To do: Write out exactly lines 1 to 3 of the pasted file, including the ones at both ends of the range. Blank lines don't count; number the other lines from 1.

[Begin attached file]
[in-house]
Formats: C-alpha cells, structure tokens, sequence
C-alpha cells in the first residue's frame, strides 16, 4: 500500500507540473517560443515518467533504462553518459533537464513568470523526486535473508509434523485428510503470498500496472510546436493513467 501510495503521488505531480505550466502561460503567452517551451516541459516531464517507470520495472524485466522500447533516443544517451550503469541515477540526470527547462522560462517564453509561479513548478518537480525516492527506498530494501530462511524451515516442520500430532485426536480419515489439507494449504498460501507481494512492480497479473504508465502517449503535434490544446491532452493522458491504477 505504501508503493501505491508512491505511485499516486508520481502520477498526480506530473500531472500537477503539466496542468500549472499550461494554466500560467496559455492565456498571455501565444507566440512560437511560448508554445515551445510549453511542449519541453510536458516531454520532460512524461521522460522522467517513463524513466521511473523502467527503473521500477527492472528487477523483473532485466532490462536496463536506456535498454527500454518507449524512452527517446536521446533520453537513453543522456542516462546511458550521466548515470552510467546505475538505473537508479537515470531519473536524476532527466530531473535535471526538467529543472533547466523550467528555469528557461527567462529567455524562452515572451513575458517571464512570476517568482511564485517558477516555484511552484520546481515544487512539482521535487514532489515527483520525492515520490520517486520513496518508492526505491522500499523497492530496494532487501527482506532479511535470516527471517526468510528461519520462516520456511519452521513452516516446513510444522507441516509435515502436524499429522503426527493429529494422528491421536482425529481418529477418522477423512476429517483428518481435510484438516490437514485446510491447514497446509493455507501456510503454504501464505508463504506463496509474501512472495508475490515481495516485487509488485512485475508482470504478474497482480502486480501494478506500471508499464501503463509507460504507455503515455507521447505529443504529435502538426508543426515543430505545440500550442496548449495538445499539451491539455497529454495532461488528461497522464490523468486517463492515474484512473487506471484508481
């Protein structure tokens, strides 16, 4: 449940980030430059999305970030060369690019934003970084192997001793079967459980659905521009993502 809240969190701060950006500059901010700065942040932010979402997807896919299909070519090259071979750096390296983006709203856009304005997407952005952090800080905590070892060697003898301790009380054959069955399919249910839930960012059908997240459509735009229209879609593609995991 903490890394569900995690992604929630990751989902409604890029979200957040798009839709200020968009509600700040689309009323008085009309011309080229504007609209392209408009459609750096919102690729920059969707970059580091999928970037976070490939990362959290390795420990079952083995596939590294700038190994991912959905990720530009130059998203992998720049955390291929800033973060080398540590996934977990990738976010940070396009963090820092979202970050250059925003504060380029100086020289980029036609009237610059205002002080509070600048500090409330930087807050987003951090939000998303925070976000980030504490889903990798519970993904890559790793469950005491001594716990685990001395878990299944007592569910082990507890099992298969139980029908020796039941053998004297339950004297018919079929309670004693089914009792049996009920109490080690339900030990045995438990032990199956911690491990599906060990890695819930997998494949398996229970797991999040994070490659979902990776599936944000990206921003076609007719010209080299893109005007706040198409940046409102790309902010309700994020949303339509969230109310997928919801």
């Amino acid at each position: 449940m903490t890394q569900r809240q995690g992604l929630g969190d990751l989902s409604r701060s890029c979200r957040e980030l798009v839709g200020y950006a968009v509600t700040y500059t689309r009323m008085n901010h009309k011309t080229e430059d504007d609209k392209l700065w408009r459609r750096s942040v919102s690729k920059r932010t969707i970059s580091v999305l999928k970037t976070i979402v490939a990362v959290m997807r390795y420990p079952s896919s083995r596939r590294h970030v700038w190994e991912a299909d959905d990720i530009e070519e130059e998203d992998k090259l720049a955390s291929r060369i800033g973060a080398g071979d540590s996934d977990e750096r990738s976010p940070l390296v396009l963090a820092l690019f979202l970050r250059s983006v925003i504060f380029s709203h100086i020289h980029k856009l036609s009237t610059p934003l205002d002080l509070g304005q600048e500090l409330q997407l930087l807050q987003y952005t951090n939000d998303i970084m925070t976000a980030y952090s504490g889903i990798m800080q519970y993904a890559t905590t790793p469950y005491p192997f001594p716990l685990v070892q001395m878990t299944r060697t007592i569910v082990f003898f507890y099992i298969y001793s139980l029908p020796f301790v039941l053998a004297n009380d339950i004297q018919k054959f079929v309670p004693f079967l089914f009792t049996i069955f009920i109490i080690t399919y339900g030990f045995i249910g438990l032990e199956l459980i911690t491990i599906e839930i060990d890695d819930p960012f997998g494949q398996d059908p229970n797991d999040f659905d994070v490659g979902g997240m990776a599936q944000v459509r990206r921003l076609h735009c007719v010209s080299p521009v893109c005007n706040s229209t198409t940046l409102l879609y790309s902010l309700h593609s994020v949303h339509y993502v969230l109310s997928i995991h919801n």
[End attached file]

[in-house]
Formats: C-alpha cells, structure tokens, sequence
C-alpha cells in the first residue's frame, strides 16, 4: 500500500507540473517560443515518467533504462553518459533537464513568470523526486535473508509434523485428510503470498500496472510546436493513467 501510495503521488505531480505550466502561460503567452517551451516541459516531464517507470520495472524485466522500447533516443544517451550503469541515477540526470527547462522560462517564453509561479513548478518537480525516492527506498530494501530462511524451515516442520500430532485426536480419515489439507494449504498460501507481494512492480497479473504508465502517449503535434490544446491532452493522458491504477 505504501508503493501505491508512491505511485499516486508520481502520477498526480506530473500531472500537477503539466496542468500549472499550461494554466500560467496559455492565456498571455501565444507566440512560437511560448508554445515551445510549453511542449519541453510536458516531454520532460512524461521522460522522467517513463524513466521511473523502467527503473521500477527492472528487477523483473532485466532490462536496463536506456535498454527500454518507449524512452527517446536521446533520453537513453543522456542516462546511458550521466548515470552510467546505475538505473537508479537515470531519473536524476532527466530531473535535471526538467529543472533547466523550467528555469528557461527567462529567455524562452515572451513575458517571464512570476517568482511564485517558477516555484511552484520546481515544487512539482521535487514532489515527483520525492515520490520517486520513496518508492526505491522500499523497492530496494532487501527482506532479511535470516527471517526468510528461519520462516520456511519452521513452516516446513510444522507441516509435515502436524499429522503426527493429529494422528491421536482425529481418529477418522477423512476429517483428518481435510484438516490437514485446510491447514497446509493455507501456510503454504501464505508463504506463496509474501512472495508475490515481495516485487509488485512485475508482470504478474497482480502486480501494478506500471508499464501503463509507460504507455503515455507521447505529443504529435502538426508543426515543430505545440500550442496548449495538445499539451491539455497529454495532461488528461497522464490523468486517463492515474484512473487506471484508481